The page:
CHICAGO – The awesomeness of history loses any of its stuffiness with the incredibly fun, indeed educational show “Drunk History” from Comedy Central, its two seasons now released on DVD. Hosted by its creator Derek Waters, the show is a celebration of various historic figures and their under-appreciated true tales, as expressed by funny people narrating in the universal language of inebriation; their recounts are then reenacted by famous actors working with their given dialogue, dressed with the comic cheapness of a bloated biopic.
Film Review: ‘Salt’ With Angelina Jolie Suffers From Lack of Flavor
CHICAGO – Perhaps the creators of “Salt” took the potential double meaning of its title a bit too seriously because the film has been overloaded with one flavor at the expense of the variety that could have turned this well-done action movie into something a bit more memorable. Angelina Jolie is great and the film is undeniably expertly made but it’s also shockingly lacking in personality or moments to make it register as more than just an extended chase scene.
“Salt” is admittedly refreshing in its economy. In a season when so many films fall victim to the bloat that expands action films past the two-hour mark, it’s rare to see an efficient, tightly-edited, expertly-paced thriller like “Salt.” The film very rarely lets up on the gas pedal and there’s something to be said for its technical accomplishments alone.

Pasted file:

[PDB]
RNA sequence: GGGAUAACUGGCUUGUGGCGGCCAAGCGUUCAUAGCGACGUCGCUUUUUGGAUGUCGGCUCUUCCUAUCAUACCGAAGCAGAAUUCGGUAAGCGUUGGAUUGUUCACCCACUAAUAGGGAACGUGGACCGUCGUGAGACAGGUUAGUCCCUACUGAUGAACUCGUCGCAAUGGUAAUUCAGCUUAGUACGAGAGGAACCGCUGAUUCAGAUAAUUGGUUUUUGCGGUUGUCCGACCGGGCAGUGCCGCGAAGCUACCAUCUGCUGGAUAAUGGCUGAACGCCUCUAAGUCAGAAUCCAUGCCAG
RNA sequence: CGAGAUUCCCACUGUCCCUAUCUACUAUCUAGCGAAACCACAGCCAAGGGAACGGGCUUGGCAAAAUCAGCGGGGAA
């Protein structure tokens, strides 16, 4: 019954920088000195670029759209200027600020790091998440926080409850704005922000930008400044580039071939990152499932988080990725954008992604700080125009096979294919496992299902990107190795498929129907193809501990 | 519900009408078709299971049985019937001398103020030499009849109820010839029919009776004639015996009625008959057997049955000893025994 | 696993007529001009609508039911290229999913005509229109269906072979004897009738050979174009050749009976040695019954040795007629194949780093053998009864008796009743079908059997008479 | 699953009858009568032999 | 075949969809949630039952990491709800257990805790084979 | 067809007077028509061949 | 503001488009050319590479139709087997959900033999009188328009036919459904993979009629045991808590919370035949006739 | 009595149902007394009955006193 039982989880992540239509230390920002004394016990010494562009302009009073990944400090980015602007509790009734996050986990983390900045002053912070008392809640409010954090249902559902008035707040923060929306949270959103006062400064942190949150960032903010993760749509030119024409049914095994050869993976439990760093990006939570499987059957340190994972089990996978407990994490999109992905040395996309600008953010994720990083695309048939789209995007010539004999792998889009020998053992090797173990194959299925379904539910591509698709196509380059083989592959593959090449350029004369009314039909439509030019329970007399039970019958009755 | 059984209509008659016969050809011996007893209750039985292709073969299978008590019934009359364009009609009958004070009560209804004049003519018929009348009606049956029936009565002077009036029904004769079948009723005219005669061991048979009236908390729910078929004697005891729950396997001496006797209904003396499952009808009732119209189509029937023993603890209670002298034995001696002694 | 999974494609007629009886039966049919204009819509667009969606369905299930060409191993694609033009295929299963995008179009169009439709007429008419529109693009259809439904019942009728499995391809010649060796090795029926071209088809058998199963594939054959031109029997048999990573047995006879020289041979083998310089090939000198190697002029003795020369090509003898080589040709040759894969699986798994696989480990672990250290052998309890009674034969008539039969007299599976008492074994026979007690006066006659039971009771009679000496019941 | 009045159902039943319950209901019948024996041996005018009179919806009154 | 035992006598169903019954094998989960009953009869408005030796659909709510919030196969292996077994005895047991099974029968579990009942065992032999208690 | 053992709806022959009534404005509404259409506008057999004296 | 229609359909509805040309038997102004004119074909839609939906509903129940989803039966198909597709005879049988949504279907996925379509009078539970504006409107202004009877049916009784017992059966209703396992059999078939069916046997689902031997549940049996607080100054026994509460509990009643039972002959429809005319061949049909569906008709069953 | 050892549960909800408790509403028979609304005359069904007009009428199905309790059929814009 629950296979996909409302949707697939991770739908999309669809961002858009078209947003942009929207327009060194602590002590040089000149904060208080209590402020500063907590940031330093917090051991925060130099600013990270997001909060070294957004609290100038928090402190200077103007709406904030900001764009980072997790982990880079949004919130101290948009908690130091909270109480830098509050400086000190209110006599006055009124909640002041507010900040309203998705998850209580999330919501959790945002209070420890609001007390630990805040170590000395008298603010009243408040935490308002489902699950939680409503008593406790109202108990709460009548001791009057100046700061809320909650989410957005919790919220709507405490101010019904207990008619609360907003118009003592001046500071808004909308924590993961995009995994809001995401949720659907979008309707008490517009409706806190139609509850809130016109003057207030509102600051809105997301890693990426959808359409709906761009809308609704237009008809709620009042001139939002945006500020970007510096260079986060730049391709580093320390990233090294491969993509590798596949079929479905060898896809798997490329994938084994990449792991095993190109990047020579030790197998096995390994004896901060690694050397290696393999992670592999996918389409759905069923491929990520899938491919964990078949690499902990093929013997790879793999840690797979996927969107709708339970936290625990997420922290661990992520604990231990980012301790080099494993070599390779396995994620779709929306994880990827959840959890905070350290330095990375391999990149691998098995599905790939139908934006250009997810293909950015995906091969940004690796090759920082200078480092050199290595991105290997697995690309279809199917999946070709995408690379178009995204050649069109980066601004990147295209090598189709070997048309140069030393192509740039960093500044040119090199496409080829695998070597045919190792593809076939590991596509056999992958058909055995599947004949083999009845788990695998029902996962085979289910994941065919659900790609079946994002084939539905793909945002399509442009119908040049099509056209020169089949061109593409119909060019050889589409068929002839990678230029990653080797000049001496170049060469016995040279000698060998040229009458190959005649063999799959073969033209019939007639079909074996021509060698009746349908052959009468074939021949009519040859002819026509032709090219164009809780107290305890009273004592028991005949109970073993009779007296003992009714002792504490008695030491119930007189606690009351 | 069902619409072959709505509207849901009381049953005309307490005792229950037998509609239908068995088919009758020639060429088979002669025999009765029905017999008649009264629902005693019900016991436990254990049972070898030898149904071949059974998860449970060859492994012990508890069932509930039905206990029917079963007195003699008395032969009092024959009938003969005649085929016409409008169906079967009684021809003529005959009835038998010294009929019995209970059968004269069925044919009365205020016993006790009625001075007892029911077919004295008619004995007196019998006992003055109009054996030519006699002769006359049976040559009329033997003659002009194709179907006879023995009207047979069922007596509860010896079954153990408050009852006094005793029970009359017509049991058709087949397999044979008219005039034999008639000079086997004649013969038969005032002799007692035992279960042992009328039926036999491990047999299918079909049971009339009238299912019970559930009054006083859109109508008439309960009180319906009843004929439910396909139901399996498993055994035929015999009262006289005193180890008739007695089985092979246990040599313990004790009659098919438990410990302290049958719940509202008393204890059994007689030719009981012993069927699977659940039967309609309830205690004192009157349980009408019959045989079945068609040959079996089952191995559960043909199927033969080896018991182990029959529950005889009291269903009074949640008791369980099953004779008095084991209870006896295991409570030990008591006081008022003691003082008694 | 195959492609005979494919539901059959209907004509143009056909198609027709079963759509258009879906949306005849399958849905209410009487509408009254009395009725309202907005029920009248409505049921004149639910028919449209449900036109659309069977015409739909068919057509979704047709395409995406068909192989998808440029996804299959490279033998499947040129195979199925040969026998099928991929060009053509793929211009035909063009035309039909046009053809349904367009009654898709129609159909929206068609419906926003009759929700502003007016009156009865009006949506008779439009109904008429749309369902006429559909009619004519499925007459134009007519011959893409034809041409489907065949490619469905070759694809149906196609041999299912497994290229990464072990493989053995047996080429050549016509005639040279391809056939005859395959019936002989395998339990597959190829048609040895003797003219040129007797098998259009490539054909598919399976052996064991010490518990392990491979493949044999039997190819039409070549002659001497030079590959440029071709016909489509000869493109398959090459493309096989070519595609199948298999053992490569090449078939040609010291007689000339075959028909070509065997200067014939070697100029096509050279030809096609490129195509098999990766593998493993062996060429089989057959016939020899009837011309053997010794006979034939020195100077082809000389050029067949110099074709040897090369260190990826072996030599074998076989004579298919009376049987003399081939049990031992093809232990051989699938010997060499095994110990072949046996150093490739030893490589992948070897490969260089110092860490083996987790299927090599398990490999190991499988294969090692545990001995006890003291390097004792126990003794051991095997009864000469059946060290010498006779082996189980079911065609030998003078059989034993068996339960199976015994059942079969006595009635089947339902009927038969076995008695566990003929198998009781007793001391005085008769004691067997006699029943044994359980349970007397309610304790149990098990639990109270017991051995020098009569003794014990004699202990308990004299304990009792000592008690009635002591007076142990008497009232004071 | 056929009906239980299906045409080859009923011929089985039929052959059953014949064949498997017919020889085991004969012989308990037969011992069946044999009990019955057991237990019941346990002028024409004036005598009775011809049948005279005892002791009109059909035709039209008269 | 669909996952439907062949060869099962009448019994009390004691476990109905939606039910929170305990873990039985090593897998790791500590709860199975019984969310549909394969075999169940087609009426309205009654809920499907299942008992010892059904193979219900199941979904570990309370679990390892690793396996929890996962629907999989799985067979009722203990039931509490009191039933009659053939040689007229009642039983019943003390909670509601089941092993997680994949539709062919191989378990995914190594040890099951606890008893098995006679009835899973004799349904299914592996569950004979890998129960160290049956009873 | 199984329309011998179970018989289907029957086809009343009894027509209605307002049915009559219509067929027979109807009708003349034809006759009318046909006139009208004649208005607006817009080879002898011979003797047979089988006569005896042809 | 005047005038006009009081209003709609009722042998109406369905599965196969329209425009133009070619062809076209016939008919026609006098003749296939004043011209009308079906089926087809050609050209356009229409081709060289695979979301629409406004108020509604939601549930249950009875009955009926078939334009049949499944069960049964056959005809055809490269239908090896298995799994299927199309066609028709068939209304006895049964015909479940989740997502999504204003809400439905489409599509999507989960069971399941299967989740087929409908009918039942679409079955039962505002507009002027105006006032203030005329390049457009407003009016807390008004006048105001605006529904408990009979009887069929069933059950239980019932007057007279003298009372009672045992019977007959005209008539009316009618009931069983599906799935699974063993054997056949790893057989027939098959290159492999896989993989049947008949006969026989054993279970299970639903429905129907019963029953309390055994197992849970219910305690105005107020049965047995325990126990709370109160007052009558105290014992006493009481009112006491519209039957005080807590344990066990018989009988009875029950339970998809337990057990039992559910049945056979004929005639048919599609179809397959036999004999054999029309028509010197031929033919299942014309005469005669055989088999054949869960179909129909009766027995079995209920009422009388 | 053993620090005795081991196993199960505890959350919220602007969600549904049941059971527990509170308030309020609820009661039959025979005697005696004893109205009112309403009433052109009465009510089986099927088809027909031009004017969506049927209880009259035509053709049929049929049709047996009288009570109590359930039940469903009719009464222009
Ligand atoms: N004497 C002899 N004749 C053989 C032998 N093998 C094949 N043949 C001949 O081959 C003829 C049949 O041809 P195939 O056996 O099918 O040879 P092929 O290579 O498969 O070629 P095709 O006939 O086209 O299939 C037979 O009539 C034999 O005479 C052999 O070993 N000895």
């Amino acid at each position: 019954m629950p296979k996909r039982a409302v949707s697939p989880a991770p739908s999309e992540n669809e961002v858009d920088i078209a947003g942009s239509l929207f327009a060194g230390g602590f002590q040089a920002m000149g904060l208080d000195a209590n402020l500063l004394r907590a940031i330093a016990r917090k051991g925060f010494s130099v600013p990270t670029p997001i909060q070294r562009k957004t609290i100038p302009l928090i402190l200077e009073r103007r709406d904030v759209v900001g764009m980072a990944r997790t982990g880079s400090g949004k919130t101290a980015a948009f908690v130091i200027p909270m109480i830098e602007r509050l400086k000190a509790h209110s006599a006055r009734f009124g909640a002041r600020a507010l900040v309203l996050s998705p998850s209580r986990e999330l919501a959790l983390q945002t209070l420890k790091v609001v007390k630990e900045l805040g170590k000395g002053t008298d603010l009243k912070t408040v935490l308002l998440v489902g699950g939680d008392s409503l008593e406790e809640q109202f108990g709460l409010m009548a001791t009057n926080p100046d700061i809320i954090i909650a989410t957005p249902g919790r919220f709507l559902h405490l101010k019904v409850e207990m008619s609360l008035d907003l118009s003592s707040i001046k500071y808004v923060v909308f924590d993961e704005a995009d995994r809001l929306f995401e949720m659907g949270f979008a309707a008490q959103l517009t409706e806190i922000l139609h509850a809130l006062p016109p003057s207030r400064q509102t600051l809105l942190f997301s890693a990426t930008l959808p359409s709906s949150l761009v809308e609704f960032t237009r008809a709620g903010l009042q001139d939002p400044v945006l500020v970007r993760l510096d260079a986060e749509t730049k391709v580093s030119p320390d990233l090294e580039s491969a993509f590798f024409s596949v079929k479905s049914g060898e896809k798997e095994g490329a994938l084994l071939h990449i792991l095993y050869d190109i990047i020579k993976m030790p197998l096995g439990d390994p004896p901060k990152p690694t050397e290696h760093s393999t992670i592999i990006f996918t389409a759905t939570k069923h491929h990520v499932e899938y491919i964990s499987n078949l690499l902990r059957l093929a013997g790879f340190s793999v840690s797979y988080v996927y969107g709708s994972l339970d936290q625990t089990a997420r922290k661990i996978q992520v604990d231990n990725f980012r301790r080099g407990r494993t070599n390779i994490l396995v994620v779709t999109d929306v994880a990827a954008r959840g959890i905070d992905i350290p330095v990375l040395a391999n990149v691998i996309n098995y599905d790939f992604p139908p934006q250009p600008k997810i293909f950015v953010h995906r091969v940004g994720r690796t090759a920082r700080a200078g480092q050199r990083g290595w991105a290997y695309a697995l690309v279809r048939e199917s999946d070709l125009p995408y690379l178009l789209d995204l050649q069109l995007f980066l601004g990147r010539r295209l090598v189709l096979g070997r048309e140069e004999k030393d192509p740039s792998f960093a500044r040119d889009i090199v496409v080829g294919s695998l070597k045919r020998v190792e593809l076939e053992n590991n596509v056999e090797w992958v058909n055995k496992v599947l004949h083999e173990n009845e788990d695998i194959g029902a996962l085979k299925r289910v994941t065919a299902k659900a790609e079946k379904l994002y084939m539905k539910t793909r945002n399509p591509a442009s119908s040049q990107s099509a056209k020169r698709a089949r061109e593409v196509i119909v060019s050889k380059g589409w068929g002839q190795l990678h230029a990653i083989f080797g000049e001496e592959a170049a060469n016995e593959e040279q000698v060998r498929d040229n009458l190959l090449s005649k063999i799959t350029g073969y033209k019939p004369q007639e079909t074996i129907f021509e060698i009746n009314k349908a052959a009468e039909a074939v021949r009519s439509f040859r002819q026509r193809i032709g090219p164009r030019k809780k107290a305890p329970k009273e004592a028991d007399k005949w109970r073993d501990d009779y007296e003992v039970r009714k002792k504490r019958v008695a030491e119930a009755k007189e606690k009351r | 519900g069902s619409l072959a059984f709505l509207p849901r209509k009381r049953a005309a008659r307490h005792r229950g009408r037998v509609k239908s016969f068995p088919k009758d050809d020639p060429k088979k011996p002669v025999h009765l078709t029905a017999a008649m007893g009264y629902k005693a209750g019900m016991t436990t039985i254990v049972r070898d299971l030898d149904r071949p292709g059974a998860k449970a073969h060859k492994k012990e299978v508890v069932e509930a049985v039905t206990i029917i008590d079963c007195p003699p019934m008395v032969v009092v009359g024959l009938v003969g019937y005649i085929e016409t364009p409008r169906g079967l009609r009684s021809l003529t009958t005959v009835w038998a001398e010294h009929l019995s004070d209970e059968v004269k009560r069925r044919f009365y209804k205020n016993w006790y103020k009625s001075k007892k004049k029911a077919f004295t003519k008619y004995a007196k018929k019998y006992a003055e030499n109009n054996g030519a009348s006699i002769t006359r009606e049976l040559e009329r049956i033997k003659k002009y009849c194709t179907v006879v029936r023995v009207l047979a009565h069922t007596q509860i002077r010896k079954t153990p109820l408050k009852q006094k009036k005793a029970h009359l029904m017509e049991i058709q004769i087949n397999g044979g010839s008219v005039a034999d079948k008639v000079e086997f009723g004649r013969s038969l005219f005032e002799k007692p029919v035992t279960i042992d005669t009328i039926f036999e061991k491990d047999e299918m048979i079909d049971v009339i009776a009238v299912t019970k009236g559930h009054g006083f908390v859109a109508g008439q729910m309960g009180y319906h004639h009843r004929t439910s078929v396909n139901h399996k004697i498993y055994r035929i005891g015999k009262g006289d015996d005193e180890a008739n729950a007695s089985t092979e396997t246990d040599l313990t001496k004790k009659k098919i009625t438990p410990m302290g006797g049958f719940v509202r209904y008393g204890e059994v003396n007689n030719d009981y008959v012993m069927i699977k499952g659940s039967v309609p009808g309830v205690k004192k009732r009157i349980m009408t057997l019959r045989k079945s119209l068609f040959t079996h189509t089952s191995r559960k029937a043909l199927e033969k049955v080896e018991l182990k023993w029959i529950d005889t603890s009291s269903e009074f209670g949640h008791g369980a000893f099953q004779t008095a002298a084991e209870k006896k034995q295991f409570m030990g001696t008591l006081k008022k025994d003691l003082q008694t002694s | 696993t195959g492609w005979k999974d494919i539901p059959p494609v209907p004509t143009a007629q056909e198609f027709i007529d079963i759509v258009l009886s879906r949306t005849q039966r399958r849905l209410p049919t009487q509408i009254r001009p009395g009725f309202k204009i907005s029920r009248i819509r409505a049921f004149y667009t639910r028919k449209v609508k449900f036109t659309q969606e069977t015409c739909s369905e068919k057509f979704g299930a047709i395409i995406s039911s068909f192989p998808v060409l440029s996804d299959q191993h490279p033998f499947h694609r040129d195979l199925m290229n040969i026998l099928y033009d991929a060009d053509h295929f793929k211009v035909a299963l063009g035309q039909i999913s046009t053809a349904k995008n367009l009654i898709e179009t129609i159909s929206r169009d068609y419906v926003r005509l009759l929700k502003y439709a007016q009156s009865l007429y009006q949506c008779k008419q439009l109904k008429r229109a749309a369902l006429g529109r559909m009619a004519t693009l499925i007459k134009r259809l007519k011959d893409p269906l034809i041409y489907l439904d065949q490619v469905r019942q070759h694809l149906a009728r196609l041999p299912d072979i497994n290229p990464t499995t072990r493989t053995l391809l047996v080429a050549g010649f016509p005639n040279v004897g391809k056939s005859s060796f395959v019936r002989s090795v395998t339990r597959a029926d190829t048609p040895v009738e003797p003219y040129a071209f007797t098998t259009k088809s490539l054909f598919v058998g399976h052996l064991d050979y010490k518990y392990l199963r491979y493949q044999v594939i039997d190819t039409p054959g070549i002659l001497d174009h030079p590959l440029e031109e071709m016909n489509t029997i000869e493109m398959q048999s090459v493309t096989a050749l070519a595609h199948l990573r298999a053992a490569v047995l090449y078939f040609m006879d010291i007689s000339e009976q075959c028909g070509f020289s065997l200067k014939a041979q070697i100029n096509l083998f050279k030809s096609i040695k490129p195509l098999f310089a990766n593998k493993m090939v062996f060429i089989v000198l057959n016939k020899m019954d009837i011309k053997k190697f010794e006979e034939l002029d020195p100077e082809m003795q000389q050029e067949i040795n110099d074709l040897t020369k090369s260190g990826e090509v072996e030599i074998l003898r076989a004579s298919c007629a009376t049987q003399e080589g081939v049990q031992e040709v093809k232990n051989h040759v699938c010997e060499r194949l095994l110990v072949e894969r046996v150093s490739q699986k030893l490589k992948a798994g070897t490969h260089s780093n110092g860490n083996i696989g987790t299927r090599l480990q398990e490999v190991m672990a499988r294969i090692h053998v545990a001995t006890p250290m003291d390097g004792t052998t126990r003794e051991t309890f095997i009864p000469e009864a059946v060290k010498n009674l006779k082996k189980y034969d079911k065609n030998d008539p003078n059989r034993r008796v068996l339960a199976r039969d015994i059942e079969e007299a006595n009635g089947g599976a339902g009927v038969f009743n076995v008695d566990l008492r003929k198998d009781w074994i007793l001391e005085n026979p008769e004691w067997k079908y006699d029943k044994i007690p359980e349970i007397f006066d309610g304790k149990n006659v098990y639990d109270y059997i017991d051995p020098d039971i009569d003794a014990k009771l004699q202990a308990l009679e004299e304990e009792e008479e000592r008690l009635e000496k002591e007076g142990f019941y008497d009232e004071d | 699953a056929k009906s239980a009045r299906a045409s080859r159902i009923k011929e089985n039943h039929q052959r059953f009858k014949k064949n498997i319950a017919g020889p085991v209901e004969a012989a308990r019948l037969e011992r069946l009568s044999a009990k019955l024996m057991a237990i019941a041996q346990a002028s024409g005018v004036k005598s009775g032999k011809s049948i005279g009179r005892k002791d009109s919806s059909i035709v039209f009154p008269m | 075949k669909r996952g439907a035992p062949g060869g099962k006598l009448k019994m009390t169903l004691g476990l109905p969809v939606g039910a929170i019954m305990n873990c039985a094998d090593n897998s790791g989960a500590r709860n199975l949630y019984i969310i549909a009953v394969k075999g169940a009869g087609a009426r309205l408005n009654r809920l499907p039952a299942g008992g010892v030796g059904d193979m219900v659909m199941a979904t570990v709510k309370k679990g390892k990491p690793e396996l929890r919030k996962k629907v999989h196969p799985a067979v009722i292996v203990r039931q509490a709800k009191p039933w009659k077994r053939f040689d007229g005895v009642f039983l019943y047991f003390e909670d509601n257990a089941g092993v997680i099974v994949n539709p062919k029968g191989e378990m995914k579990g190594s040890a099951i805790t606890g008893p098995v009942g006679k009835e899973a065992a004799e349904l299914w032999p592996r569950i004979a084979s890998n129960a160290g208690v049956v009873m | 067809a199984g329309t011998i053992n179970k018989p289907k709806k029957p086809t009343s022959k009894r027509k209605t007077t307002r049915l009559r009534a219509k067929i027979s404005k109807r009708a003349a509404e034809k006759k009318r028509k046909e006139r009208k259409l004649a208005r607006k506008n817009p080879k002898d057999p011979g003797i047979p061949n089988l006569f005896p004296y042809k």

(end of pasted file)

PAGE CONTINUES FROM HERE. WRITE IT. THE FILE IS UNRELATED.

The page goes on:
|Read Brian Tallerico’s full review of “Salt” in our reviews section.|
On the other hand, “Salt” plays almost like a mid-season episode of “24” in that it has a similar, franchise-starting non-ending and doesn’t have the necessary dramatic weight to allow the audience to really give a damn about anything that’s happening on the big screen. Most of what happens is completely illogical and there’s simply not enough personality here to elevate the action into something more powerful like we’ve seen in films like “The Bourne Ultimatum” or “Casino Royale.” “Salt” is nowhere near the accomplishment of those super-spy ancestors and it’s disappointing because it’s hard to shake the feeling that it could have been.
We’re introduced to Evelyn Salt (Angelina Jolie) bloodied, half-naked, and with a torturer pouring gasoline down her throat. She’s being held in a North Korean prison and denying that she’s even a spy. The scene is an important introduction because it plants the seed in the audience’s mind that this woman is willing to face any duress and not blow her cover.
Angelina Jolie stars as Evelyn Salt
Photo credit: Sony Pictures